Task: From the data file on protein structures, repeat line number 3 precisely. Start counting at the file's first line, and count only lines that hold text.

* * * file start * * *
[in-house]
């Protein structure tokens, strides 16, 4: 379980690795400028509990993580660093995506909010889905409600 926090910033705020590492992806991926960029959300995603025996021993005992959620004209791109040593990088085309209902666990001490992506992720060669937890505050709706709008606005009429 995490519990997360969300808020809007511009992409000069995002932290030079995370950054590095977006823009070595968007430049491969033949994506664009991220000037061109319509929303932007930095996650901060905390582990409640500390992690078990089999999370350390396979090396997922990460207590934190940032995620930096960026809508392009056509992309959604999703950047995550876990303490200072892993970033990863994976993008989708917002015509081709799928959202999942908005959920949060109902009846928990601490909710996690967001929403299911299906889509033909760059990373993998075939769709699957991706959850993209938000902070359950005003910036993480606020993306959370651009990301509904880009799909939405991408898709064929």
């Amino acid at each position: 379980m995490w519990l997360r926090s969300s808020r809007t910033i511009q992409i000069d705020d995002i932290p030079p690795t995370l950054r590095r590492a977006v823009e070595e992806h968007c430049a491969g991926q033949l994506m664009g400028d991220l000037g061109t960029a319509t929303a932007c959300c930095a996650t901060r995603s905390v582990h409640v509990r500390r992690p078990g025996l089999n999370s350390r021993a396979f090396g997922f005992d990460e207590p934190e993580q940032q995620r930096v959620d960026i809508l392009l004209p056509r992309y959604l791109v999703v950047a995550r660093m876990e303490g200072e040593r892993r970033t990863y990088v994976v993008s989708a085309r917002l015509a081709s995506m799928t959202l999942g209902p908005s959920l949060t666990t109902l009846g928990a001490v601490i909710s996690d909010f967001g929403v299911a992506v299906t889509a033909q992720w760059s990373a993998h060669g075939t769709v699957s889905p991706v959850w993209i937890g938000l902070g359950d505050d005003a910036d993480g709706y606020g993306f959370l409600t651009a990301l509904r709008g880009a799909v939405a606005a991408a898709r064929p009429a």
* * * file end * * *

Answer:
């Amino acid at each position: 379980m995490w519990l997360r926090s969300s808020r809007t910033i511009q992409i000069d705020d995002i932290p030079p690795t995370l950054r590095r590492a977006v823009e070595e992806h968007c430049a491969g991926q033949l994506m664009g400028d991220l000037g061109t960029a319509t929303a932007c959300c930095a996650t901060r995603s905390v582990h409640v509990r500390r992690p078990g025996l089999n999370s350390r021993a396979f090396g997922f005992d990460e207590p934190e993580q940032q995620r930096v959620d960026i809508l392009l004209p056509r992309y959604l791109v999703v950047a995550r660093m876990e303490g200072e040593r892993r970033t990863y990088v994976v993008s989708a085309r917002l015509a081709s995506m799928t959202l999942g209902p908005s959920l949060t666990t109902l009846g928990a001490v601490i909710s996690d909010f967001g929403v299911a992506v299906t889509a033909q992720w760059s990373a993998h060669g075939t769709v699957s889905p991706v959850w993209i937890g938000l902070g359950d505050d005003a910036d993480g709706y606020g993306f959370l409600t651009a990301l509904r709008g880009a799909v939405a606005a991408a898709r064929p009429a």